The mention of a poorly planned flight brings me to the third of these travel mistakes: not booking enough time between flights (or between transfers of any kind). If you are planning a trip and you see something along the lines of a 30 minute layover in a huge international airport, maybe pause and reconsider. Even with an hour layover, I have had situations happen too many times where my first flight gets delayed and then I’m full-out sprinting to get to the next flight. This is what happened to us in Greece on that same trip where they lost our luggage. We had a layover in Rome but it was only about an hour long so when our first plane arrived 40 minutes late, we missed the connection and had to wait for another flight. We were supposed to have landed in Athens and headed immediately to a cruise ship, but when we were delayed in Rome, the cruise ship left without us. We then had to arrive in Athens, spend hours trying to sort out the luggage debacle, find a taxi to the port, get a last minute high speed ferry to Mykonos, only to realize our seasickness pills were in the lost luggage and so we got violently ill, then we finally made it to Mykonos late at night and stumbled onto the cruise ship. It was way less than ideal. To help things run a little more smoothly, you may want to download some travel apps to help you plan and keep all of your plans together in one place.

 

I Can’t Stop Overpacking…

Admittedly I still have not entirely learned from one of my most common travel mistakes. I have a very consistent habit of overpacking. At home I have no problem wearing the same outfit twice or sometimes three times in a week assuming no one saw me repeat, yet when I travel I somehow think I’m going to change my shirt 3 times a day and that I’ll need that skirt I bought back in 2014 on sale and have never worn. Some useful advice: plan your outfits beforehand for each day and try to create multiple looks with a few key pieces. Take some time to assess what you will really need and what you really won’t and don’t let your baggage weigh you down. That said, there are still some things I rarely travel without.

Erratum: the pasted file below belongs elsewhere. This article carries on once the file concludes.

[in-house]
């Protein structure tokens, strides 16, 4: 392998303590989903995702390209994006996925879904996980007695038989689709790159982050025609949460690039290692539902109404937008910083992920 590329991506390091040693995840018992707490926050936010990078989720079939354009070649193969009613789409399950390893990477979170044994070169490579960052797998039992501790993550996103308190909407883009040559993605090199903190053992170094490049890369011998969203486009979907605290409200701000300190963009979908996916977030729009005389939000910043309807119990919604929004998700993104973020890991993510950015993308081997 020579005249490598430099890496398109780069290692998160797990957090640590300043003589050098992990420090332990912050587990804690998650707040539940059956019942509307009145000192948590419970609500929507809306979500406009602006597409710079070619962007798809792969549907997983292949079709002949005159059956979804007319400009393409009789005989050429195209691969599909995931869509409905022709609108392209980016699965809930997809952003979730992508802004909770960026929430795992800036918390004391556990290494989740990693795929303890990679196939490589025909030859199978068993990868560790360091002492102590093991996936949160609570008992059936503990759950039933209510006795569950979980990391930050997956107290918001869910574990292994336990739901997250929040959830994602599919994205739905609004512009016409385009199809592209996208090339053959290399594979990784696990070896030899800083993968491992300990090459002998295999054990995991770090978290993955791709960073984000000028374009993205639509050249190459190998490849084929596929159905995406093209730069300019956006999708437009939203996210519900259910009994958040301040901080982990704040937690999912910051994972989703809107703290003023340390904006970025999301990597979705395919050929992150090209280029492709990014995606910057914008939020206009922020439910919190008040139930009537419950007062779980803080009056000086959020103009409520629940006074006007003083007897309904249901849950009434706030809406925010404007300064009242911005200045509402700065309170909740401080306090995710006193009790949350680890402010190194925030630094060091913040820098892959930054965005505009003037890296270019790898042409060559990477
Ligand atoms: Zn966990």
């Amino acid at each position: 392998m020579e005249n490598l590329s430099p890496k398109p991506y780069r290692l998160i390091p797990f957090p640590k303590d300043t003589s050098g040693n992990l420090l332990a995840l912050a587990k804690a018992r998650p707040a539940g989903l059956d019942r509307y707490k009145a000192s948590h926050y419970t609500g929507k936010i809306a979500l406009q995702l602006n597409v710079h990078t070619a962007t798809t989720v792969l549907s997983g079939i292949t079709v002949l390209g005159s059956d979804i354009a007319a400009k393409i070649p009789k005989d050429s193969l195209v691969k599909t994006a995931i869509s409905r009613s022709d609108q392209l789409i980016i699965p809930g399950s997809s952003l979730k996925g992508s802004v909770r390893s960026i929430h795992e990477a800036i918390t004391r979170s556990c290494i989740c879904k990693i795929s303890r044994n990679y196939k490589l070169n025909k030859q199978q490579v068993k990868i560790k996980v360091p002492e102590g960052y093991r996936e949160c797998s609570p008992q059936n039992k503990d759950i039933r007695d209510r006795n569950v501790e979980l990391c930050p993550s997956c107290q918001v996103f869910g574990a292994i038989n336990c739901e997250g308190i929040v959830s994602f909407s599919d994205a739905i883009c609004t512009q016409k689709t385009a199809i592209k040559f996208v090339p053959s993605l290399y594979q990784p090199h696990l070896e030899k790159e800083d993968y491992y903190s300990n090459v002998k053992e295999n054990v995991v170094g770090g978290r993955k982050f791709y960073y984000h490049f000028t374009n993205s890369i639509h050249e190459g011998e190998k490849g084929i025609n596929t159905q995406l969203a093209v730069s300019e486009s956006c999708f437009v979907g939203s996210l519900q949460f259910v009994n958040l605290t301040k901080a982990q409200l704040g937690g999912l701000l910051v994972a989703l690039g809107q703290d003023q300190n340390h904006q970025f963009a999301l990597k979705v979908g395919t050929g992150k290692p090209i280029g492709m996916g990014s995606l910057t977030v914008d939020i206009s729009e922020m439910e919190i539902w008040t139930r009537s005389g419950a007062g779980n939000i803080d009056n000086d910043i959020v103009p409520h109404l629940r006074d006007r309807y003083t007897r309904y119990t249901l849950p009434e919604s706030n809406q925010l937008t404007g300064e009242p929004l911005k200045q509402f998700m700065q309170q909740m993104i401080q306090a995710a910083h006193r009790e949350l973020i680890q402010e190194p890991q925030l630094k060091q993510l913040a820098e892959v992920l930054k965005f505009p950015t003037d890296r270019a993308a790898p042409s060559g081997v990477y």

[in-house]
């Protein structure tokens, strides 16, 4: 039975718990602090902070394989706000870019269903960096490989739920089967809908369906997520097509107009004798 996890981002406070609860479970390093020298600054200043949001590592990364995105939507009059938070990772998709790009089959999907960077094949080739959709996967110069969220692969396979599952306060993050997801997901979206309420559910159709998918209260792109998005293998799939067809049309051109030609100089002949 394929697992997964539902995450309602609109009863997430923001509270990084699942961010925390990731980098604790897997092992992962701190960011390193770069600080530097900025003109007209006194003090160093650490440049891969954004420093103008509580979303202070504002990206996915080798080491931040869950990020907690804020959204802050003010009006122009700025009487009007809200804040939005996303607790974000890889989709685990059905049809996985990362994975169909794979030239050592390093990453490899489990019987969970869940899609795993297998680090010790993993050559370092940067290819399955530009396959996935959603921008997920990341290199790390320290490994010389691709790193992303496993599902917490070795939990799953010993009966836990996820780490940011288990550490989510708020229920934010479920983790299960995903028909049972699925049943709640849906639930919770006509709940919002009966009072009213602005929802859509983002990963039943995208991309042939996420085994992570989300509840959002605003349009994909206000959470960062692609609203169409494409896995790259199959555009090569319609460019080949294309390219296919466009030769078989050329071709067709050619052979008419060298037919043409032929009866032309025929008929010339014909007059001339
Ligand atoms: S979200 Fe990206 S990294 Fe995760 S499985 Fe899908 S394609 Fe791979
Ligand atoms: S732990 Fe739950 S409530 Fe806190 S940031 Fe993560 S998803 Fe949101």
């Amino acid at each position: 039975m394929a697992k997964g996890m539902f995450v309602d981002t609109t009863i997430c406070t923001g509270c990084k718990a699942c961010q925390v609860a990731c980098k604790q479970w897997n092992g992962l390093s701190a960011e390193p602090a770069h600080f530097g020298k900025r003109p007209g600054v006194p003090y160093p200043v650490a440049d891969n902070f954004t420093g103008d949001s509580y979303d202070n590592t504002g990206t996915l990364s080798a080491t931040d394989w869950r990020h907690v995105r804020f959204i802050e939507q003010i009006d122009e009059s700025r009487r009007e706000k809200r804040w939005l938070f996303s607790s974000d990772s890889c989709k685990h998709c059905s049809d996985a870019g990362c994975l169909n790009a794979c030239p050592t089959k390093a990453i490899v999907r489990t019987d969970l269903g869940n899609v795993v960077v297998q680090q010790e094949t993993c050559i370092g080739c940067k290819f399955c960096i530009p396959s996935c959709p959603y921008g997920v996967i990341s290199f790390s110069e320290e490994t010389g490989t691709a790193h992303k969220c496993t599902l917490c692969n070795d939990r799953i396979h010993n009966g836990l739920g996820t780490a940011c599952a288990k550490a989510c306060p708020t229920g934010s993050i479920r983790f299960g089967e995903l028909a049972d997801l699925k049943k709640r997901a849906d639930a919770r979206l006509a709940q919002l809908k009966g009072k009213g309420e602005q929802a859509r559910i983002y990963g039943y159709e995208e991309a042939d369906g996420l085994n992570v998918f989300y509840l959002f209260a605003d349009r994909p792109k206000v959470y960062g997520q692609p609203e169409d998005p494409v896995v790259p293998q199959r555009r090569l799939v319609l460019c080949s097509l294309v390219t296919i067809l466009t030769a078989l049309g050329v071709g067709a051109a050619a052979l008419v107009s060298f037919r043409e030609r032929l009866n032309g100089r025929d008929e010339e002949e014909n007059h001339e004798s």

I Didn’t Get the Points and Perks That I Could Have…

It took me too long to realize the value of points programs on credit cards, airlines, restaurants, etc. There are so many ways to earn points every single day on credits cards and rewards programs, especially on airline and hotel loyalty programs that can often earn you free flights and stays. If you haven’t started looking into racking up rewards points, you may be just leaving money on the table.

 

I Didn’t Leave the Tourist Area…

I get so upset when people tell me they hate New York City yet all they have seen are Times Square and the bottom corner of Central Park along 5th Ave. I live off Wall Street and I get pissed every other day at the throngs of tourist groups taking up the entire sidewalk as if they had never heard of common courtesy before. But I still love New York City dearly despite these touristy traps. Yet I sometimes find myself doing the same thing when I travel somewhere new. I’ll write down the “top things to see” and do my best to work those into a schedule, but in the past few years I have really tried to include things that aren’t the typical tourist sights. I would much rather see where the locals hang out–the trendy restaurants, the best new bars, the coffee shops and boutiques, the interesting parks, and the off-the-beaten-path gems. Next time you visit a new city, seek out the places where you are the only tourist around. Use guides like those on Goop and AFAR, which cater to a more immersive local experience. You’ll get a much better taste of the place than sticking solely to the Times Squares of the world.

 

I Let Travel Mistakes Ruin My Trip…

Unfortunately I have a hard time letting go of things, especially when they are negative, a trait that I’ve had to work on as I’ve gotten older. I truly regret all of the times I let a few mishaps ruin my entire outlook on a trip or a place. For example my first time visiting Barcelona–we arrived extremely jet-lagged and I wound up sleeping half the first day away. Then, when we did finally go out, we realized it was siesta time and very few places were even open. I was also a very picky eater (I was 13, to be fair) and found the Spanish cuisine almost impossible to eat. We were yelled at by a cab driver in Spanish, I ate almost nothing for the two days were were there, people were generally rude to us, and I downright hated Gaudi’s art and could not understand why everyone kept making a big deal about him. This past month I returned to Barcelona with very low expectations and while I still did not like the city very much, I had a much more positive experience because I was able to roll with the travel mistakes rather than getting completely caught up in them. It’s a bit of a lesson for life, as well, that you cannot let yourself dwell on the bad things. You just have to focus on the good and do your best to find the upside to every situation.